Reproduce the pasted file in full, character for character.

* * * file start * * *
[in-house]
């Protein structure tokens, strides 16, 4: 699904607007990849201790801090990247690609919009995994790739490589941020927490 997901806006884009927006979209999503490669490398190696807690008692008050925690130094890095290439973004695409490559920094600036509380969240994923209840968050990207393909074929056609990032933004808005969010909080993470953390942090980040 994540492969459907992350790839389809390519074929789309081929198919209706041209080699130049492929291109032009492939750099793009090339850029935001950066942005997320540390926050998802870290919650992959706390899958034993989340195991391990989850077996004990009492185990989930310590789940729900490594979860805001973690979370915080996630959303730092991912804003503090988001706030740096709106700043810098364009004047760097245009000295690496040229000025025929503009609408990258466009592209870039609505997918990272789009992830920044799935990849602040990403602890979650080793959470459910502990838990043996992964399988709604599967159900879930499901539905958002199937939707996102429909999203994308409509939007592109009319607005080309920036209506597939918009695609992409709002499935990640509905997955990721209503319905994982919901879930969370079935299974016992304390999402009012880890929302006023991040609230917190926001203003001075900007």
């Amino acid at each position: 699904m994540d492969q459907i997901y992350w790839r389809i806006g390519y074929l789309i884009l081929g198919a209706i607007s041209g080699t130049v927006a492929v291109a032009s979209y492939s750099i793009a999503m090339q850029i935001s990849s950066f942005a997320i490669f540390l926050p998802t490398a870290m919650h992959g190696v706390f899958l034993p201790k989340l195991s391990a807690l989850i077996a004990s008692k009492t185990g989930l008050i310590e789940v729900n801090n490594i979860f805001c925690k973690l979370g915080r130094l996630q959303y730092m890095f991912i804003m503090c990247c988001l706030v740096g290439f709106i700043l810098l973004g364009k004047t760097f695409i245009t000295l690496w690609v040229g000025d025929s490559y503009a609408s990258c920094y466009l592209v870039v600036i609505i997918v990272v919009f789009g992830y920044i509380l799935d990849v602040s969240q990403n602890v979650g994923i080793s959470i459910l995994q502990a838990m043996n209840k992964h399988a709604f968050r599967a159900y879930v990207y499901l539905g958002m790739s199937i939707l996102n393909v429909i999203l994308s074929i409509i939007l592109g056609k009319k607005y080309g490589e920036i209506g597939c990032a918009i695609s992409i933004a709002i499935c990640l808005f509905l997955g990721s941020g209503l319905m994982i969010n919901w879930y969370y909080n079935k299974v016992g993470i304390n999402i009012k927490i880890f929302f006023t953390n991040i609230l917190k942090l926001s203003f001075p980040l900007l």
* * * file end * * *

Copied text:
[in-house]
């Protein structure tokens, strides 16, 4: 699904607007990849201790801090990247690609919009995994790739490589941020927490 997901806006884009927006979209999503490669490398190696807690008692008050925690130094890095290439973004695409490559920094600036509380969240994923209840968050990207393909074929056609990032933004808005969010909080993470953390942090980040 994540492969459907992350790839389809390519074929789309081929198919209706041209080699130049492929291109032009492939750099793009090339850029935001950066942005997320540390926050998802870290919650992959706390899958034993989340195991391990989850077996004990009492185990989930310590789940729900490594979860805001973690979370915080996630959303730092991912804003503090988001706030740096709106700043810098364009004047760097245009000295690496040229000025025929503009609408990258466009592209870039609505997918990272789009992830920044799935990849602040990403602890979650080793959470459910502990838990043996992964399988709604599967159900879930499901539905958002199937939707996102429909999203994308409509939007592109009319607005080309920036209506597939918009695609992409709002499935990640509905997955990721209503319905994982919901879930969370079935299974016992304390999402009012880890929302006023991040609230917190926001203003001075900007």
């Amino acid at each position: 699904m994540d492969q459907i997901y992350w790839r389809i806006g390519y074929l789309i884009l081929g198919a209706i607007s041209g080699t130049v927006a492929v291109a032009s979209y492939s750099i793009a999503m090339q850029i935001s990849s950066f942005a997320i490669f540390l926050p998802t490398a870290m919650h992959g190696v706390f899958l034993p201790k989340l195991s391990a807690l989850i077996a004990s008692k009492t185990g989930l008050i310590e789940v729900n801090n490594i979860f805001c925690k973690l979370g915080r130094l996630q959303y730092m890095f991912i804003m503090c990247c988001l706030v740096g290439f709106i700043l810098l973004g364009k004047t760097f695409i245009t000295l690496w690609v040229g000025d025929s490559y503009a609408s990258c920094y466009l592209v870039v600036i609505i997918v990272v919009f789009g992830y920044i509380l799935d990849v602040s969240q990403n602890v979650g994923i080793s959470i459910l995994q502990a838990m043996n209840k992964h399988a709604f968050r599967a159900y879930v990207y499901l539905g958002m790739s199937i939707l996102n393909v429909i999203l994308s074929i409509i939007l592109g056609k009319k607005y080309g490589e920036i209506g597939c990032a918009i695609s992409i933004a709002i499935c990640l808005f509905l997955g990721s941020g209503l319905m994982i969010n919901w879930y969370y909080n079935k299974v016992g993470i304390n999402i009012k927490i880890f929302f006023t953390n991040i609230l917190k942090l926001s203003f001075p980040l900007l």